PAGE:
PHP also has a `global` keyword, for exactly the same reasons as Python.

    Your other three grievances are merely “Python has good community/books/learning curve but PHP’s is still better”, which leaves nothing factual to dispute.

  5. @Eevee: Thank you for visiting and commenting on this blog using IPv6! Great writeup from your side. Good to see a Pythonist’s point of view.

  6. @Ark: Thank you for commenting. Would you care to share your reasoning or is it just a feeling?

  7. @Arnold: Thank you for the link, great article! Do you agree with the article that Python is worse?

  8. “@Arnold: Thank you for the link, great article! Do you agree with the article that Python is worse?”

    The article doesn’t even say that. You are a troller.

  9. @Kevin: Thank you for your reply. Indeed, the article only helps you argue that PHP is better. I hope you liked it!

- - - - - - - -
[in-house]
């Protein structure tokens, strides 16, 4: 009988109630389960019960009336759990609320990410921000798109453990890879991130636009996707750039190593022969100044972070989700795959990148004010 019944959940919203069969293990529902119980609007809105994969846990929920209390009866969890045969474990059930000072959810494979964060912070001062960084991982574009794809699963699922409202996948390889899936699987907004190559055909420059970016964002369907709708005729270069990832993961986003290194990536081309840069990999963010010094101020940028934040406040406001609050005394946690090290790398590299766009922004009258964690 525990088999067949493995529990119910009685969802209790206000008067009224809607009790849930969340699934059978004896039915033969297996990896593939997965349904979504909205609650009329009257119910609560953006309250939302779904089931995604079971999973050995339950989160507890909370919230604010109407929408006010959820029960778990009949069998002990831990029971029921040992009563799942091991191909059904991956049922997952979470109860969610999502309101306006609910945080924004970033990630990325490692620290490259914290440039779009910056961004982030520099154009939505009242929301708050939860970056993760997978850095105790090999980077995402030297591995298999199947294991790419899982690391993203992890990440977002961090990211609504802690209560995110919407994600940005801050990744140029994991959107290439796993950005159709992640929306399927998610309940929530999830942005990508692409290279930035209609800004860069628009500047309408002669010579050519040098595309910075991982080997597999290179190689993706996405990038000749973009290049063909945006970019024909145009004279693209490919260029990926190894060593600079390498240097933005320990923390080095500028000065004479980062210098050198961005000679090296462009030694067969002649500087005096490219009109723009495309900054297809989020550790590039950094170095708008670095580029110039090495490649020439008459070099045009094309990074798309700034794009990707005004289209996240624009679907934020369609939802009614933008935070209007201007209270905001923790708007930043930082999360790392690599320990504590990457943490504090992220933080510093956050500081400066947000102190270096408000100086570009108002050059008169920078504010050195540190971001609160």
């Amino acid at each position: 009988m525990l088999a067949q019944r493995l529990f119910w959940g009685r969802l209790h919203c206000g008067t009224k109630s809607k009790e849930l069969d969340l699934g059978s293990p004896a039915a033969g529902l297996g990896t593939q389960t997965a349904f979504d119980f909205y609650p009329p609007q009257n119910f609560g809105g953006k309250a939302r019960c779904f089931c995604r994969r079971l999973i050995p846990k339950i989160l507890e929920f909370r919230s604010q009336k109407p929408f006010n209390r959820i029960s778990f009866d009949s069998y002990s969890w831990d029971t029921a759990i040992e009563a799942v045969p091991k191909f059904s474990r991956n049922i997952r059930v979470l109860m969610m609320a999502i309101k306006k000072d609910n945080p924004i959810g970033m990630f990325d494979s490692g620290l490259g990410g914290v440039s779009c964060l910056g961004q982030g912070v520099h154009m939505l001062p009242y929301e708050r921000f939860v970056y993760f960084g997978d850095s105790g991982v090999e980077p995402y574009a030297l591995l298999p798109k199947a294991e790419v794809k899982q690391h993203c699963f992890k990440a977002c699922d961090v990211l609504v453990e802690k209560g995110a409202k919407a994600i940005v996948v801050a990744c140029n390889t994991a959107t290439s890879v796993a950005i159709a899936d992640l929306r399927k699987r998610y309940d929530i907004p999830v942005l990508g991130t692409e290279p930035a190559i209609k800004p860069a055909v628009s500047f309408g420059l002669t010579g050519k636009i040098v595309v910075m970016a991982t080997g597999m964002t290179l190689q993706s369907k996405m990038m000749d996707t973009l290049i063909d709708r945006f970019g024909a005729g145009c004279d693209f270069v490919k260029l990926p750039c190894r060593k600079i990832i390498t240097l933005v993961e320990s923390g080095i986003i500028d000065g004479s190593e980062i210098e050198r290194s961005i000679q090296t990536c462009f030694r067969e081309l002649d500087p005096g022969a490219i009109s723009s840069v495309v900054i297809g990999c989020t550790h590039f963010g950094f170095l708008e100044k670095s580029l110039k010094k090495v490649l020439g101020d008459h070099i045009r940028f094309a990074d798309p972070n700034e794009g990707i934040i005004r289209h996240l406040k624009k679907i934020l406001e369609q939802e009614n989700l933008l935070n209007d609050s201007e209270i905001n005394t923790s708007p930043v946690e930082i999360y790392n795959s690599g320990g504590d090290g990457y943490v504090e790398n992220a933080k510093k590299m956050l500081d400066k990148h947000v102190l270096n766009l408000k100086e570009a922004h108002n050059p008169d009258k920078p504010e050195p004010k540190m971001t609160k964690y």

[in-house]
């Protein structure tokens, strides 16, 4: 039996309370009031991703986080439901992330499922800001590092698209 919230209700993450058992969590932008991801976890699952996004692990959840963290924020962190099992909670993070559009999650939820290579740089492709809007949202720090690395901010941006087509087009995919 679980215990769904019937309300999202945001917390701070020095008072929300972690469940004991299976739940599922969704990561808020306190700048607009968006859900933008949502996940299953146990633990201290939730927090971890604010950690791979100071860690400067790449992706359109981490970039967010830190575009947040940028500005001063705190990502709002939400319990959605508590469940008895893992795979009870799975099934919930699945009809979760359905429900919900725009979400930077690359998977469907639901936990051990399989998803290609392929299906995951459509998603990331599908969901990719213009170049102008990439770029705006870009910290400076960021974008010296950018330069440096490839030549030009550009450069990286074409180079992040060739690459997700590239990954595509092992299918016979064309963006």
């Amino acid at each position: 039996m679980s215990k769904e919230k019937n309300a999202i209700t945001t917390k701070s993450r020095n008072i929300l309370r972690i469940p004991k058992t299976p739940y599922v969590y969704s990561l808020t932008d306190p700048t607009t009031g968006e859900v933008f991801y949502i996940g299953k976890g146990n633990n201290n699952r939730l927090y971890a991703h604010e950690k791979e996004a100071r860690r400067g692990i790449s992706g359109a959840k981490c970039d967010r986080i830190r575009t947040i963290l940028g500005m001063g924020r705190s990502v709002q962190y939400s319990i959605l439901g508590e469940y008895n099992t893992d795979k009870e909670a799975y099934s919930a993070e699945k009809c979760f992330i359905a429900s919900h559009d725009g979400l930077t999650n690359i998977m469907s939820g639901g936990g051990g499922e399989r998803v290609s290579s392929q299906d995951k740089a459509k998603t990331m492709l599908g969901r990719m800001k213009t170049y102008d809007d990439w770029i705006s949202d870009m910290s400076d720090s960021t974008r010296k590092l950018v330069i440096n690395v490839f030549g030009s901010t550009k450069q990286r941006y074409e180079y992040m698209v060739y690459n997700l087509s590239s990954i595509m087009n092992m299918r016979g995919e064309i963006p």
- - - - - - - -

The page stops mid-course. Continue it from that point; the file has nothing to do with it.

10. It’s mostly a case of “horses for courses”; but there are a couple of issues :
    a) Utf-8 – in PHP one must remember to use the multibyte mb_ functions; Python 3 works in unicode so one must remember to explicitly encode strings for output.
    b) Python will execute fsync to secure data files; in PHP better to use SQLite or something, unless the web host supports the eio extension.
    c) PHP much easier to deploy.
    d) which will still be around in ten years’ time?
    Using these criteria the answer is ?????

  11. @Biggles: Thank you for these insights. I think Python 3 got UTF8 quite right, while PHP may not be up to that level (yet).